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16.7: Adaptations to the Marine Environment

  • Page ID
    10422
    • Contributed by Miracosta Oceanography 101
    • Sourced from Miracosta)

    Adaptations to the Marine Environment

    • Ability to float (Zooplankton – some produce fats or oils to stay afloat)
    • Ability to swim (Nekton – larger fish and marine mammals)

    Propulsion and movement of fish - the body plan of fish reflect adaptations to feeding on prey and fleeing predators.

    Width/Length Ratio

    Tuna - .28
    Dolphin - .25
    Swordfish - .24
    Whale - .21

    Most efficient is about.25, but there is a size-scale factor.
    Ratio produced from natural selection “the fittest survive and produce offspring”

    Swordfish
    Figure 16.42. Swordfish


    Compare with Surfboard Design!

    Type Width Length Ratio Comments
    Short Board 19 ¼" 6’4” 0.25 Small – medium waves
    PT (Ebenizer Townsend, 1798) 19 ¼" 6'7" 0.24 Large waves
    Average Long Board 22" 9'0" 0.20 Like a whale – scale factor
    Average Surf Board 18 ¼" 6’2” 0.25 rapid turns, harder to control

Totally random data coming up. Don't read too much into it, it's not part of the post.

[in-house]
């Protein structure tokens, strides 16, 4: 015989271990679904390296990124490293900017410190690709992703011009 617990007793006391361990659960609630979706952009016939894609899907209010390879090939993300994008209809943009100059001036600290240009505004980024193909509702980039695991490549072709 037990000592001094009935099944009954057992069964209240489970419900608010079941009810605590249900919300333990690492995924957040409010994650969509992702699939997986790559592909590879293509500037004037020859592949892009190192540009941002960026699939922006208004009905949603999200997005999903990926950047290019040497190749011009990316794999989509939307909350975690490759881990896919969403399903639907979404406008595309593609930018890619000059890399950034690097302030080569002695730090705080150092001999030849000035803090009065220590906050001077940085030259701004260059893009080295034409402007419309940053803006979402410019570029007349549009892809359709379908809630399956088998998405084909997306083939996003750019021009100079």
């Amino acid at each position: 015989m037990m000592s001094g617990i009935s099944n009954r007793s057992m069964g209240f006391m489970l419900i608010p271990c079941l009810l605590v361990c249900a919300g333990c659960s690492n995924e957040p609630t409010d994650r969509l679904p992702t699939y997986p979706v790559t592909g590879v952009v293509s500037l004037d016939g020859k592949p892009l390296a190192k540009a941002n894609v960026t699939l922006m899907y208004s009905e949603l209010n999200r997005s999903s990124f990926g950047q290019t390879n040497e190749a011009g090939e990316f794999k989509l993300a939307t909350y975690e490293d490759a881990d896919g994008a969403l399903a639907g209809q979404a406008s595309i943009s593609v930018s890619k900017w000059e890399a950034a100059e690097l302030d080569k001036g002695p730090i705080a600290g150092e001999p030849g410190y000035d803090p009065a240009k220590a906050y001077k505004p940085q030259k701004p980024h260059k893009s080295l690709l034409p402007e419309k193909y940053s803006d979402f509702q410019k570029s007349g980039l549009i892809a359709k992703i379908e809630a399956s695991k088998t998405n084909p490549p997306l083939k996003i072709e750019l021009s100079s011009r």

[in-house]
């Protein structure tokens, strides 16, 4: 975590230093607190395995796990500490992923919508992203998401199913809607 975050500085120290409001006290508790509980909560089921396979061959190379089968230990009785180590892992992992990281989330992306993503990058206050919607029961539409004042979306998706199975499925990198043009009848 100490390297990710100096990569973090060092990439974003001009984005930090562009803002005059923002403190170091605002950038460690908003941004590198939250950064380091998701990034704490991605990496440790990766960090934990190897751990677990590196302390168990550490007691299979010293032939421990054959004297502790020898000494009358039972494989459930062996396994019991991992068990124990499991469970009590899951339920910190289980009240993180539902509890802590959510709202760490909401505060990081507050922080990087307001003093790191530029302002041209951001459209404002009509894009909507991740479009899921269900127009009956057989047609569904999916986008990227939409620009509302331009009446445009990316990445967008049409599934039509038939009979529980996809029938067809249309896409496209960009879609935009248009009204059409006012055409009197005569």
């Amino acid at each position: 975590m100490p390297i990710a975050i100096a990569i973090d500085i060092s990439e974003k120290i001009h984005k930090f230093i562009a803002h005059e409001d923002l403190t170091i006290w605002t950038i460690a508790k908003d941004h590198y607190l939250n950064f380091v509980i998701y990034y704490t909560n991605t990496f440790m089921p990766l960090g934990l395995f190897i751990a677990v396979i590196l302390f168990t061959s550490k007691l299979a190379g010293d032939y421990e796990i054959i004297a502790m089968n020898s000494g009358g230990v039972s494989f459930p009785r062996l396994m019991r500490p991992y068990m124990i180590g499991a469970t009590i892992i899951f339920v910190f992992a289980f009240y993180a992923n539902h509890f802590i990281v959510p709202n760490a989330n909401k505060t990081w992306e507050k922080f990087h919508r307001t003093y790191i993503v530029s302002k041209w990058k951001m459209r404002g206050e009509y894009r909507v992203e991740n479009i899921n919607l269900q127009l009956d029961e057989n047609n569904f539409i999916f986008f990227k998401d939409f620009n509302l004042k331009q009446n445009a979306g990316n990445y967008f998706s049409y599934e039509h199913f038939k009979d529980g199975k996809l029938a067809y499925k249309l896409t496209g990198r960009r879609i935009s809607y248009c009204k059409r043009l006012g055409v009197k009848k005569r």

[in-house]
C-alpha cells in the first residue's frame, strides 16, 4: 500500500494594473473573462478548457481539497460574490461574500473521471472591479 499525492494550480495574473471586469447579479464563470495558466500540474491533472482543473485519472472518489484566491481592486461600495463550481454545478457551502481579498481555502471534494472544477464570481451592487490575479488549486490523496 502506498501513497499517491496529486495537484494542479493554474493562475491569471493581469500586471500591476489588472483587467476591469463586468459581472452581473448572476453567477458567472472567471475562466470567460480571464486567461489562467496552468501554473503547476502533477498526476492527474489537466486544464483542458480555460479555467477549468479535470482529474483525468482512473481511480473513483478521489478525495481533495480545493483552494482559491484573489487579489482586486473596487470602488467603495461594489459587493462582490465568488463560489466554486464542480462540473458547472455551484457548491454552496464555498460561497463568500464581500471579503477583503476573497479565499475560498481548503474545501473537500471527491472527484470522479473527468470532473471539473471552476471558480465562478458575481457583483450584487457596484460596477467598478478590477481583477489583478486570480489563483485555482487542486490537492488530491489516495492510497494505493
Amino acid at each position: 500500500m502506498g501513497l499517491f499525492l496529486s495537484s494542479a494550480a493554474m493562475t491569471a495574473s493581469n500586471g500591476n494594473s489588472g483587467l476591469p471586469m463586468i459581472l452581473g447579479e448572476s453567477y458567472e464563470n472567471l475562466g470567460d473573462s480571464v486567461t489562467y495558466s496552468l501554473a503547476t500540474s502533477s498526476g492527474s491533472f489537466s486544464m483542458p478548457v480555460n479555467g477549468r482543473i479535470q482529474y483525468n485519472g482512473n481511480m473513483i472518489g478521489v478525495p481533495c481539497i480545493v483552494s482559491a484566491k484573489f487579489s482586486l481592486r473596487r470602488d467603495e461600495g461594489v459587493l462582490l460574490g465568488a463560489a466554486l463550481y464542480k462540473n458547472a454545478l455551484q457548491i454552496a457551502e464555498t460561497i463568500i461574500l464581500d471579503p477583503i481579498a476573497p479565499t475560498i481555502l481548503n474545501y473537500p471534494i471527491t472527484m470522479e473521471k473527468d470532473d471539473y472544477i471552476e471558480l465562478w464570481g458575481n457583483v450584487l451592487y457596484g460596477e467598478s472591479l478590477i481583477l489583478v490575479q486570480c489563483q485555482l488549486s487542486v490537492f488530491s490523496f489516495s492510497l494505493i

Kinds of Zooplankton

    Includes organisms described as floaters and drifters. All forms are invertebrates.
    Microscopic Zooplankton
    include:
    Radiolarians, Foraminifers, Copepods

    Macroscopic Zooplankton:
    • Krill ( resemble mini shrimp or large copepods, critical in Antarctic food chains)

    Copepods krill
    Figure 16.43. Copepods Figure 16.44. Krill

    Floating Macroscopic Zooplankton include:

    Portuguese man-of-war (have gas-filled float)
    Jellyfish (have soft, low-density bodies; there are hundreds of species)

    Many species of portuguese man-of-war and jellyfish can sting or produce potent toxins.

    Portugese man-of-war Jellyfish floating
    Figure 16.45. Portuguese man-of-war Figure 16.46. Jellyfish

    Swimming (Nekton) Organisms

    Includes all fish, squids, sea turtles and sea snakes, and marine mammals.

    • Swim by trapping water and expelling it (squid, octopus)
    • Swim by curving body from front to back (fish, etc.)

    Squid
    Figure 16.47. Squid

    Adaptations for Finding Prey

    Lungers wait for prey and pounce (grouper).
    Cruisers actively seek prey (tuna).

    Grouper Bluefin tuna
    Figure 16.48. Groupers are lungers Figure 16.49. Tuna are cruisers

    Adaptations to Avoid Predation
    Speed
    Hiding: includes Transparency, Camouflage and Countershading
    Poison (to touch or eat: examples: sea snakes, blowfish, lion fish)
    Schooling (safety in numbers, appear as a larger unit, maneuvers confuse predators)

    Lionfish
    Figure 16.50. Lionfish are highly poisonous.
    Video: Schooling anchovies at Scripps Pier (Scripps Institute of Oceanography)